Bayley was elected a Fellow of the Royal Society in 2011. His nomination reads
Hagan Bayley's achievements lie at the interface between chemistry and biology. He has used protein chemistry, organic chemistry, and biophysics to explore the folding, assembly, and function of transmembrane channels and pores. These studies have led to the development of protein pores as "nanoreactors", with which both non-covalent and covalent chemistry of single molecules can be examined. Applications of this methodology have included host-guest interactions and step-by-step polymer growth. Based on this work, Bayley has developed "stochastic sensing," which has been shown with a wide variety of analytes to reveal both concentration and identity through single-molecule detection.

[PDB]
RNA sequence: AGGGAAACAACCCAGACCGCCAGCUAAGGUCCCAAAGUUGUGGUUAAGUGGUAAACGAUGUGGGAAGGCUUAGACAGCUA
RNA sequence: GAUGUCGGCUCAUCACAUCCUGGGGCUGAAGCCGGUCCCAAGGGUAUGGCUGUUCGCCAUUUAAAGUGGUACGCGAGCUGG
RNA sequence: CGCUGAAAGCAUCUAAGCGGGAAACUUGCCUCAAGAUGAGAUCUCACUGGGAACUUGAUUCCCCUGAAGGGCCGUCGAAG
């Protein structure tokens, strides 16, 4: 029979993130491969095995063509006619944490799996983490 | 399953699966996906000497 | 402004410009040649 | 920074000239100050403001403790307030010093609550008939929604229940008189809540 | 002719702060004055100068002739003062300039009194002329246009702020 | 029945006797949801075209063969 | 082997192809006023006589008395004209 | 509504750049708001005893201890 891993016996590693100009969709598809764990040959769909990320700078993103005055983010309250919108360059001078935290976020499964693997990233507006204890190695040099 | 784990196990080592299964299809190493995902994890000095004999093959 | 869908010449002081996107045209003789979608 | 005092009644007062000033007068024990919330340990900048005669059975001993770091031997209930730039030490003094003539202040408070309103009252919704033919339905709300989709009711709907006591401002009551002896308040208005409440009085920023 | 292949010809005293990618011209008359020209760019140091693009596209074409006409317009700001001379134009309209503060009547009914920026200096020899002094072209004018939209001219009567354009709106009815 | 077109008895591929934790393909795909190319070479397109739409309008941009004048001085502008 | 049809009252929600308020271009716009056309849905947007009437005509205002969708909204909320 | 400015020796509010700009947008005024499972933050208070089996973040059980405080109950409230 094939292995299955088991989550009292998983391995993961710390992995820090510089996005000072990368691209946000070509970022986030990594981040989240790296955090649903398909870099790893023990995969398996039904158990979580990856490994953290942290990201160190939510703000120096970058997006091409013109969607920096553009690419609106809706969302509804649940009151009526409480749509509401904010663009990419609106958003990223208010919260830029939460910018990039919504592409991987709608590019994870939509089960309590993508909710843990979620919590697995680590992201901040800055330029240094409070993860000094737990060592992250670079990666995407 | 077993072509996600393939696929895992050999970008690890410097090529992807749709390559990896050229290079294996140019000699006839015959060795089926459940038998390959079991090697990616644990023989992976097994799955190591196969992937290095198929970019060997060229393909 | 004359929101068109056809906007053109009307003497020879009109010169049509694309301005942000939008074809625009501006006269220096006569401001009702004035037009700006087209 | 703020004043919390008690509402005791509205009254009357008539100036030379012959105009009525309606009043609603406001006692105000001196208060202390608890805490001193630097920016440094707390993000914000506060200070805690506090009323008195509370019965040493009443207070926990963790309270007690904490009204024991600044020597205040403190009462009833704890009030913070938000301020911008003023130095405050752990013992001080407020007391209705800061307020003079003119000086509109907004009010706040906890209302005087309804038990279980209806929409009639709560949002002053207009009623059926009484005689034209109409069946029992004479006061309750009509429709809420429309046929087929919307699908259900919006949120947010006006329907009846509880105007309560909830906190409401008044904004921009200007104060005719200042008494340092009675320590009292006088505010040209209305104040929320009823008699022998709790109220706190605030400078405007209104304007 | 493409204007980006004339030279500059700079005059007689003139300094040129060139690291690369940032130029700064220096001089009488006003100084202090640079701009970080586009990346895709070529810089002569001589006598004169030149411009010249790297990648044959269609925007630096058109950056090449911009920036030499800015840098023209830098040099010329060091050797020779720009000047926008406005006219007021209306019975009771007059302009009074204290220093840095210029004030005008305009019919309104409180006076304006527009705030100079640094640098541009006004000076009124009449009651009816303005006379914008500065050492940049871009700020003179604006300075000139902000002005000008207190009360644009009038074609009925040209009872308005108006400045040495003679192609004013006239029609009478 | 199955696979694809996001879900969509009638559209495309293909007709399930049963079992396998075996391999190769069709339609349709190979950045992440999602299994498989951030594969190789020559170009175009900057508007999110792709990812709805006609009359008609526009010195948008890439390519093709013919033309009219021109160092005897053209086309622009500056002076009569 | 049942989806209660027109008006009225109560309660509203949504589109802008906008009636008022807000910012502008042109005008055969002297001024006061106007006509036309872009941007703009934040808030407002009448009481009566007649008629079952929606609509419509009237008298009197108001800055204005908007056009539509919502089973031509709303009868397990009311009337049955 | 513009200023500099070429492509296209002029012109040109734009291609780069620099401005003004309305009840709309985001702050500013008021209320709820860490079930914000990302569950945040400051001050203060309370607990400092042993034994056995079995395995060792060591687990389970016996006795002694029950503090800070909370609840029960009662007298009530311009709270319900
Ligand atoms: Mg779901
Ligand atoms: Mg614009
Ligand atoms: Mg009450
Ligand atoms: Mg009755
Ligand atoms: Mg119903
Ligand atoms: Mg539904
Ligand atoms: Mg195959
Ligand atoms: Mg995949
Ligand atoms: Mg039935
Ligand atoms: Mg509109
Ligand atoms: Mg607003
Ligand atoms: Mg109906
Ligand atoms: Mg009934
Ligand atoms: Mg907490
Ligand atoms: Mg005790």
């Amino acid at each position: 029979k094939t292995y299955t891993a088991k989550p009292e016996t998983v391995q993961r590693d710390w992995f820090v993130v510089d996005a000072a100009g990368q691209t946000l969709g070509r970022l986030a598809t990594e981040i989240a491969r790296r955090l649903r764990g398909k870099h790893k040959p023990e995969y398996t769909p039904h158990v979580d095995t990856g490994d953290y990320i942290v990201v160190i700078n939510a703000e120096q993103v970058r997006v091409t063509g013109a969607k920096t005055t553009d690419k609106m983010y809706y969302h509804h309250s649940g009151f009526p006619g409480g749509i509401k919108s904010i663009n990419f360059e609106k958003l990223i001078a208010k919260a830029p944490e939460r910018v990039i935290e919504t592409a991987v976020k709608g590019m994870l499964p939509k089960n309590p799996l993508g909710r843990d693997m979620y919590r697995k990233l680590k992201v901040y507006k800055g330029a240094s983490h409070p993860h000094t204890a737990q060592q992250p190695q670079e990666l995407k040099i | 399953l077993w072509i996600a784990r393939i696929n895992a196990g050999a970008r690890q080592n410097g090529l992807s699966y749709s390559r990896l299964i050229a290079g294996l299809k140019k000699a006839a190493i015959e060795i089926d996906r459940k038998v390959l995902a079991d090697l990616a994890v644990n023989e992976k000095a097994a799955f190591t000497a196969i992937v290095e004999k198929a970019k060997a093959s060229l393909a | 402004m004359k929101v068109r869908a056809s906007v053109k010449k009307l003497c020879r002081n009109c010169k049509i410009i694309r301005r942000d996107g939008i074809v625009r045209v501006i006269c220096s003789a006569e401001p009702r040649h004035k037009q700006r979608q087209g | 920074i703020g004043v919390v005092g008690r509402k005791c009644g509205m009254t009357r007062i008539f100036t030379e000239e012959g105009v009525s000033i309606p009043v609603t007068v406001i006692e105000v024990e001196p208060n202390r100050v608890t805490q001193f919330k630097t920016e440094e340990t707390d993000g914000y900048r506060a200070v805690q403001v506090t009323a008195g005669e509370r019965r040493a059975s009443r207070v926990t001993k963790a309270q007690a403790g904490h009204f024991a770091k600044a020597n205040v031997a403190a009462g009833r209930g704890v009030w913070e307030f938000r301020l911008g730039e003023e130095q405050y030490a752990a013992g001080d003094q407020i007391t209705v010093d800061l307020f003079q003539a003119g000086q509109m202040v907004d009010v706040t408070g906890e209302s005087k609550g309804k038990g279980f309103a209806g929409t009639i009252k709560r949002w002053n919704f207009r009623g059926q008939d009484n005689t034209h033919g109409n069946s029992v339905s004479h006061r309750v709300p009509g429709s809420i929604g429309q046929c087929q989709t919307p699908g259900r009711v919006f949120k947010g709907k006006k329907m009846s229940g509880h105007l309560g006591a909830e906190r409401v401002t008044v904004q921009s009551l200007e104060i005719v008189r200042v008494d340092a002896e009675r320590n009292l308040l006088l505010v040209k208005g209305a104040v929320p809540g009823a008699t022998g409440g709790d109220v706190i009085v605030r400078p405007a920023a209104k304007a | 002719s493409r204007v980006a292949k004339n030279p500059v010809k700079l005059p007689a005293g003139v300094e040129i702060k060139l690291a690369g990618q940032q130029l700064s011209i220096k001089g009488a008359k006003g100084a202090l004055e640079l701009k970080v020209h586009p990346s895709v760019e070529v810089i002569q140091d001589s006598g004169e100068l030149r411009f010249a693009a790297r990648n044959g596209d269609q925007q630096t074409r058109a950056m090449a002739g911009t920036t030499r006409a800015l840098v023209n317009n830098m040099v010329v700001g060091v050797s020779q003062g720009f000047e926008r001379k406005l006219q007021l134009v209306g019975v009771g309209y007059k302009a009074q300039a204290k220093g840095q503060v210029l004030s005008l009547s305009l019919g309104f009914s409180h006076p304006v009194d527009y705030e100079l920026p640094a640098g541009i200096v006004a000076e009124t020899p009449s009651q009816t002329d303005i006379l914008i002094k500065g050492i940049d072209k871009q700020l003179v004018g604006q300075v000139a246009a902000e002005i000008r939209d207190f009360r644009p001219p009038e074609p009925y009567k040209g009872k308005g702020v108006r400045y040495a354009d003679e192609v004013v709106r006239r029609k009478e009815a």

^Branton, D.; Deamer, D. W.; Marziali, A.; Bayley, H.; Benner, S. A.; Butler, T.; Di Ventra, M.; Garaj, S.; Hibbs, A.; Huang, X.; Jovanovich, S. B.; Krstic, P. S.; Lindsay, S.; Ling, X. S.; Mastrangelo, C. H.; Meller, A.; Oliver, J. S.; Pershin, Y. V.; Ramsey, J. M.; Riehn, R.; Soni, G. V.; Tabard-Cossa, V.; Wanunu, M.; Wiggin, M.; Schloss, J. A. (2008). "The potential and challenges of nanopore sequencing". Nature Biotechnology26 (10): 1146–1153. doi:10.1038/nbt.1495. PMC2683588. PMID18846088.
^Braha, O.; Braha, H.; Conlan, L. Q.; Cheley, S.; Bayley, S. (1999). "Stochastic sensing of organic analytes by a pore-forming protein containing a molecular adapter". Nature398 (6729): 686–690. doi:10.1038/19491. PMID10227291.